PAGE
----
Watch Mumbai Fusion Artist Keshav Iyengar’s Metaphor Heavy New Video ‘Jagga’s Funeral’
The bassist, guitarist and composer released his debut solo album ‘Nothing’ earlier this month
A seasoned man with the bass for artists such as singer Sona Mohapatra and composer-vocalist Ram Sampath, Keshav Iyengar took time out between 2017 and 2019 to slowly chip away at what became his debut solo album Nothing.
The seven-track, 21-minute album prominently features percussionist Umesh Warbhuvan, but also passages of narration excerpted from speeches by philosophers such as U.G. Krishnamurti and Jiddu Krishnamurti. The closing track “Rebirth” uses a poem recited by the late Indian prime minister Atal Bihari Vajpayee. The artist counts Vajpayee as influential to him, adding, “He was a politician but also a poet. He’s written some intense poetry. What he’s saying in the end is. ‘I write on the skull of time and erase it to sing a new song.’”
The gently meditative and euphoric folk-fusion sonics on Nothing were composed by Iyengar, featuring Warbhuvan, flautist Rasika Shekar (“Now”), violinist Finix Ramdas (“Observe”), sarod artist Abhishek Borkar and violinist Anic Prabhu (“Rebirth”). “Fortunately I’ve got some great friends. All of it is composed alone and the aim was to get the best sound out of each track. The tracks are interlinked in a musical and philosophical way together. Some of the tracks were written with certain instruments in mind. The others just came along,” Iyengar adds.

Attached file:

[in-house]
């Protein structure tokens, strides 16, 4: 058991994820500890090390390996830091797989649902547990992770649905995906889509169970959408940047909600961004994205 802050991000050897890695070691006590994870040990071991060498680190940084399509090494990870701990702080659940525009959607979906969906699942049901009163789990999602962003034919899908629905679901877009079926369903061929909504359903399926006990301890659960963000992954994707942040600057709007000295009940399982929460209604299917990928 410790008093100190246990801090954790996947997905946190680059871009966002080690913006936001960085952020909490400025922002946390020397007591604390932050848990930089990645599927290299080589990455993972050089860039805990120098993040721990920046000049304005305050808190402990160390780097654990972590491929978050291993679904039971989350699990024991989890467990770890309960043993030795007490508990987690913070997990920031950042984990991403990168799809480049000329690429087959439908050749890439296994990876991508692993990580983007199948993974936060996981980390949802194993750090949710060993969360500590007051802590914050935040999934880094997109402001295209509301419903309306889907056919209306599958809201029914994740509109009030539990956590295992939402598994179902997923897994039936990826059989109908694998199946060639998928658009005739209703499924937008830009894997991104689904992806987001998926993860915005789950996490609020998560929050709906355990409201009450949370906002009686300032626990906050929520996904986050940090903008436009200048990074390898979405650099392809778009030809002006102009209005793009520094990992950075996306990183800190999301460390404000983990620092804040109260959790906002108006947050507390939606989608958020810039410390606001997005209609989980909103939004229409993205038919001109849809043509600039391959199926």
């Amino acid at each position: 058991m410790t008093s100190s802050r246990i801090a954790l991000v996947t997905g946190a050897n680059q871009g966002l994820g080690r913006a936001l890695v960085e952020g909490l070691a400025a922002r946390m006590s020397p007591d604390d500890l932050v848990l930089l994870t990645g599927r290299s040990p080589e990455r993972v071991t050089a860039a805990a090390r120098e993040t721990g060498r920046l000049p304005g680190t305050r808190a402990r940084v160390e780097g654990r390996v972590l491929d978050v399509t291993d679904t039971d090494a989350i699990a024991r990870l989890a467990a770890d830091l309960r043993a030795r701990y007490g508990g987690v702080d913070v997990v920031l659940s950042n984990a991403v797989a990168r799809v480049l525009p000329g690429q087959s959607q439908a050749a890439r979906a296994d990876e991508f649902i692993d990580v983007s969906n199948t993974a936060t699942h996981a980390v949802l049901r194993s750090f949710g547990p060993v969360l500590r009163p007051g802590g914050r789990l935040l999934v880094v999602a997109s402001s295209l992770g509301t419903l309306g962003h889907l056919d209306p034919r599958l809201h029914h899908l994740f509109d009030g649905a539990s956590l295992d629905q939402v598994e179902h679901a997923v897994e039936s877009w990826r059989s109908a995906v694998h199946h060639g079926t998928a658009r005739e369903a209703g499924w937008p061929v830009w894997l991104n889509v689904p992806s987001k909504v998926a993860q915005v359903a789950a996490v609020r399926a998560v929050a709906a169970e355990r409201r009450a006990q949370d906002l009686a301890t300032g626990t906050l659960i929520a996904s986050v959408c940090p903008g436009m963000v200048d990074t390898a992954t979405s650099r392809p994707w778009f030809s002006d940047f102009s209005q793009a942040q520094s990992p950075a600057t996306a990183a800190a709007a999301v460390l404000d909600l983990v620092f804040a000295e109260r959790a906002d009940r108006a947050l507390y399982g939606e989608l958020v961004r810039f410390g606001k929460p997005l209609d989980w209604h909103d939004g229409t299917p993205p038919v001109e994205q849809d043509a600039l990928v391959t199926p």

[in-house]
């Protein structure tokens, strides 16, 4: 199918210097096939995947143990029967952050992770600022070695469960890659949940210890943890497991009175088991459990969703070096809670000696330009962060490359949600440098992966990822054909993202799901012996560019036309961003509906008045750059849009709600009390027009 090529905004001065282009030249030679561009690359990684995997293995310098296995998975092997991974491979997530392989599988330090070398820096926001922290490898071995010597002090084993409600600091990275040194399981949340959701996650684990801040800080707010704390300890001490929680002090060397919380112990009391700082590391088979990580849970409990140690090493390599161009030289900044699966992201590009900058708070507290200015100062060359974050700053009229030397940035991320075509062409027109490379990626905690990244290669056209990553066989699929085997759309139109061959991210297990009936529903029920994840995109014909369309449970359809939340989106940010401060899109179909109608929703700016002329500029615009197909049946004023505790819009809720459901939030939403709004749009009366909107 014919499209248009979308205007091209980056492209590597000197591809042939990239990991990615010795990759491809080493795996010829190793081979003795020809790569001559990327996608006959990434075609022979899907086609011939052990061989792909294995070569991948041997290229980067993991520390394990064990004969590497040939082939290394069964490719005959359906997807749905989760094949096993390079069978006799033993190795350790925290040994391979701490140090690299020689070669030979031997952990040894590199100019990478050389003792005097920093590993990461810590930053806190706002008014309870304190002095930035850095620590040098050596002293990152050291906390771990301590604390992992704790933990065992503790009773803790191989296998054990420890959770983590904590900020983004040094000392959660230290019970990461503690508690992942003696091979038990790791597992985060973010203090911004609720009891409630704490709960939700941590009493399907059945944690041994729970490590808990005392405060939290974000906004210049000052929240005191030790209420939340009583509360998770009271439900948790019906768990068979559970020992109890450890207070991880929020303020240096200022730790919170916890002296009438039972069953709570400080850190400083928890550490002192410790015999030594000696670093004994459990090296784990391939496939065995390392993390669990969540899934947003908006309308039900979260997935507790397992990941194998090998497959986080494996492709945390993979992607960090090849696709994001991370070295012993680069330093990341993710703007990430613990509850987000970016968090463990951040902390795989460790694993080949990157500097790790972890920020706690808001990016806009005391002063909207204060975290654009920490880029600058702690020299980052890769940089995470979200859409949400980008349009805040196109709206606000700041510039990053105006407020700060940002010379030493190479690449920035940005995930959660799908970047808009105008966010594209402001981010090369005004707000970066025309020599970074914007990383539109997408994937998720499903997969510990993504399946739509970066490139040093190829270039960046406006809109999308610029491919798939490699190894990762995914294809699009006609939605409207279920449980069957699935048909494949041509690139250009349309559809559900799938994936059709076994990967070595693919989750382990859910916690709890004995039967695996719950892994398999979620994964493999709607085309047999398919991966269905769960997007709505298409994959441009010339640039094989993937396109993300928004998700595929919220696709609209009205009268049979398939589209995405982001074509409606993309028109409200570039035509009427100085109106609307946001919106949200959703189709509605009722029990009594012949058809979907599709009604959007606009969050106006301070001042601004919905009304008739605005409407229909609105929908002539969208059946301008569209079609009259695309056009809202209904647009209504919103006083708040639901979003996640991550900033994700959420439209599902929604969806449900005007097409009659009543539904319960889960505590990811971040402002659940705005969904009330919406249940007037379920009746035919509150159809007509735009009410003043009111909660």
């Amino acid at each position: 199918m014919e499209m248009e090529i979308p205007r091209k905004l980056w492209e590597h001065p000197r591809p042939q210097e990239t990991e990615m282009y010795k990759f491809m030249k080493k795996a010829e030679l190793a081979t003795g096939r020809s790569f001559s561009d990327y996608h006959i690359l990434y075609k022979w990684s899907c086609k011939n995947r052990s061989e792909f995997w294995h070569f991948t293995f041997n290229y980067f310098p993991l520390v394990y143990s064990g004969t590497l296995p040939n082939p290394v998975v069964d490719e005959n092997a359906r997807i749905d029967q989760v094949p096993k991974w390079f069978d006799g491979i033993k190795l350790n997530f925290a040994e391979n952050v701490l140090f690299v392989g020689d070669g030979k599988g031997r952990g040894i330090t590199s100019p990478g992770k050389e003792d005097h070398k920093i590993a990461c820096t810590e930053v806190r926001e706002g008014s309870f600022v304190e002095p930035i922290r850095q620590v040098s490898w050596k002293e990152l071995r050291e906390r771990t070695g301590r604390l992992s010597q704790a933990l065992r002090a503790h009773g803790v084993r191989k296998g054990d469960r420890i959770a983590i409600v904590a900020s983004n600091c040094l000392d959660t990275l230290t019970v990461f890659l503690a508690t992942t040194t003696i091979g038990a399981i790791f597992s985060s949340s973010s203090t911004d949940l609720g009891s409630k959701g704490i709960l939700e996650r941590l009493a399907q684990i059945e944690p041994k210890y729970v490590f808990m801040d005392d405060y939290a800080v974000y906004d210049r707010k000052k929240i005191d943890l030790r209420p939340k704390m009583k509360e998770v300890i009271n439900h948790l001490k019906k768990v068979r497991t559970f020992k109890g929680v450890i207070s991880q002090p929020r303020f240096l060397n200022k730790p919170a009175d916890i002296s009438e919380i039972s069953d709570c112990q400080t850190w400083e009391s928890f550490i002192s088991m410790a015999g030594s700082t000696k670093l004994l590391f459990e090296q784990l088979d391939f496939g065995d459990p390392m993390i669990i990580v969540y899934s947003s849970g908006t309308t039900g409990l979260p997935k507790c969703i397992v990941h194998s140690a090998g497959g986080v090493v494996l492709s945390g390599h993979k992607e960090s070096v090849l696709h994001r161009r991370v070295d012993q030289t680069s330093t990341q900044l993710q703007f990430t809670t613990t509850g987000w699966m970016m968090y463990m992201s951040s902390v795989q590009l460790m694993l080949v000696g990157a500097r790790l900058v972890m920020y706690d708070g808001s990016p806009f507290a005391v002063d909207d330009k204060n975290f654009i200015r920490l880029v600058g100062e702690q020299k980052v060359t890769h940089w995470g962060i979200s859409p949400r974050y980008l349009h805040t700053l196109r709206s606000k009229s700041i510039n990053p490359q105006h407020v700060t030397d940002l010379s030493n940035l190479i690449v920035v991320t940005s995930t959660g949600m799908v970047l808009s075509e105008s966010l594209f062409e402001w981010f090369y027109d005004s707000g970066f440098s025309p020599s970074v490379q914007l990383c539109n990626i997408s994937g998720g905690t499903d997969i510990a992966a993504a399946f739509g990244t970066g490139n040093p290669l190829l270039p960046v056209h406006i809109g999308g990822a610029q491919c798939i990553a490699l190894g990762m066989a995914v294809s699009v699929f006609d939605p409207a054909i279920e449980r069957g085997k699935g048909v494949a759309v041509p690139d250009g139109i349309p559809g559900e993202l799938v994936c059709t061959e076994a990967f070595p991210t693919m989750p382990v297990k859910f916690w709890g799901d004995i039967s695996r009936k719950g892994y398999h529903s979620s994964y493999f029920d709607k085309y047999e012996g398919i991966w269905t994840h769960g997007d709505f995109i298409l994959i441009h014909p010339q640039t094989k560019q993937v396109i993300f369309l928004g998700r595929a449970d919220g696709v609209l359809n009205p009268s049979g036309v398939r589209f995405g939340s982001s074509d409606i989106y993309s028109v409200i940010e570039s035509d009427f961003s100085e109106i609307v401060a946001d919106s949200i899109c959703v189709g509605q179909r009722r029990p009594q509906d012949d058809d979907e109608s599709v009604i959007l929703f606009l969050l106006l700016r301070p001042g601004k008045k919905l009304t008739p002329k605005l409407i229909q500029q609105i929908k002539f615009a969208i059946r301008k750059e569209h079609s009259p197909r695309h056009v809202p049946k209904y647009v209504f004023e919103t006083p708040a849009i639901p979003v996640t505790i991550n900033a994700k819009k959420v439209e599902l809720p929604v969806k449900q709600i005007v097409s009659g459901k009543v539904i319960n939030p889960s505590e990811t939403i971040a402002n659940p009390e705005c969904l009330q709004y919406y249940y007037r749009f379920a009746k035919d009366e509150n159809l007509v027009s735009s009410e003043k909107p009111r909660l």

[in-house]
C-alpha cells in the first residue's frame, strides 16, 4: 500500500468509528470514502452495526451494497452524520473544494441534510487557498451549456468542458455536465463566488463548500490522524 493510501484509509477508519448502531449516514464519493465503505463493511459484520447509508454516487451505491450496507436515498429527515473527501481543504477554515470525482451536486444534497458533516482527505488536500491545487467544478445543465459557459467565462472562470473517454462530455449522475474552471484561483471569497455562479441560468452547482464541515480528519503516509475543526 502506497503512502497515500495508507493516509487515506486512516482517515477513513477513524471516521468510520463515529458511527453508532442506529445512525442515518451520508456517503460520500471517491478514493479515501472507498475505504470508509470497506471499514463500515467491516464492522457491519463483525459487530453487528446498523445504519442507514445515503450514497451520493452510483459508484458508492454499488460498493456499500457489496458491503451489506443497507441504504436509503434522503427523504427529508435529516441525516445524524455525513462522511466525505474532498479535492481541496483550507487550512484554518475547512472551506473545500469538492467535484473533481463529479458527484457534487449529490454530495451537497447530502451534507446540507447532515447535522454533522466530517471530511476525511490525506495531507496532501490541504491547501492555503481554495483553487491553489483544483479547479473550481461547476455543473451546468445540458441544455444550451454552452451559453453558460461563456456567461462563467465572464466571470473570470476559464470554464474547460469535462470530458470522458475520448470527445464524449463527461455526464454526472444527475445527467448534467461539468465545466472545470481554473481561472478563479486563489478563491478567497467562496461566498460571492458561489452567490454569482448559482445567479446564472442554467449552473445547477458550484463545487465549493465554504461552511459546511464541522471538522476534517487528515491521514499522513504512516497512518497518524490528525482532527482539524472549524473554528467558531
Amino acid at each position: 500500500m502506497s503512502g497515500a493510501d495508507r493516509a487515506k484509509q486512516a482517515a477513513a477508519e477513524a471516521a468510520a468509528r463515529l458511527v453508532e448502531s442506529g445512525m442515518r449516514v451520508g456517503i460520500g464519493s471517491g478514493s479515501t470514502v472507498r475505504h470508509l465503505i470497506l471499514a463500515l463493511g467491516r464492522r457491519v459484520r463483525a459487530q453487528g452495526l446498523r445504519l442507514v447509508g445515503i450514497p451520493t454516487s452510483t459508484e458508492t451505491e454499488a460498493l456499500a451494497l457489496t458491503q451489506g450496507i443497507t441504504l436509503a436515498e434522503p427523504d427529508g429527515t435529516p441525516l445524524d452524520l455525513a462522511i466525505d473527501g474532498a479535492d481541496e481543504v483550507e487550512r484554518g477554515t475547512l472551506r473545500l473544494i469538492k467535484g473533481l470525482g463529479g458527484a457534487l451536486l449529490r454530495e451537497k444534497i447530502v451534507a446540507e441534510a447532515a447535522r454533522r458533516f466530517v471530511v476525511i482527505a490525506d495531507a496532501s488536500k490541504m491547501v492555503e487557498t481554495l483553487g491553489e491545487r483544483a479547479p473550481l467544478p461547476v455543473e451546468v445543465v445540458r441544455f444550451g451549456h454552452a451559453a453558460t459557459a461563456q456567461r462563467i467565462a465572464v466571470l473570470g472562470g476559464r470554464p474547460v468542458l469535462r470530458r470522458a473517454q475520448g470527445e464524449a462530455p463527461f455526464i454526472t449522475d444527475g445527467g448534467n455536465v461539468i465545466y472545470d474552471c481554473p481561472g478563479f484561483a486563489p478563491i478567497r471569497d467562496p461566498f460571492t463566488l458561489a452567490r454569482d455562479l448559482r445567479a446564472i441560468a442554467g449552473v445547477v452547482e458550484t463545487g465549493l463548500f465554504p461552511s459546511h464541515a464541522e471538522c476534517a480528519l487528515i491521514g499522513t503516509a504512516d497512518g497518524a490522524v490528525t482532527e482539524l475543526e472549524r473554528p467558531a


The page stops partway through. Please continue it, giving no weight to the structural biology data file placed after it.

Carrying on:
Vocals feature throughout on “Jagga’s Funeral,” which also got a music video directed by filmmaker Ravi Davala. “He was a professor at the Film and Television Institute of India (FTII) and we met while working on a film together. We kept talking about ideas and built upon it,” Iyengar says. The more moodier yet still consistently vibrant track features different characters of a village attending a funeral by a stream, with Iyengar lighting a pyre that has a bass guitar on top of it.
At the end of it, Nothing defies genres and yet succinctly reflects Iyengar’s influences – whether it’s learning from percussion veteran Trilok Gurtu, imbibing Indian classical music or being in rock bands all his life. He however adds, “You can hear and learn a shitload of music, but anything really comes from your lived experiences.”
Watch the video for “Jagga’s Funeral” below. Stream ‘Nothing’ on more platforms here.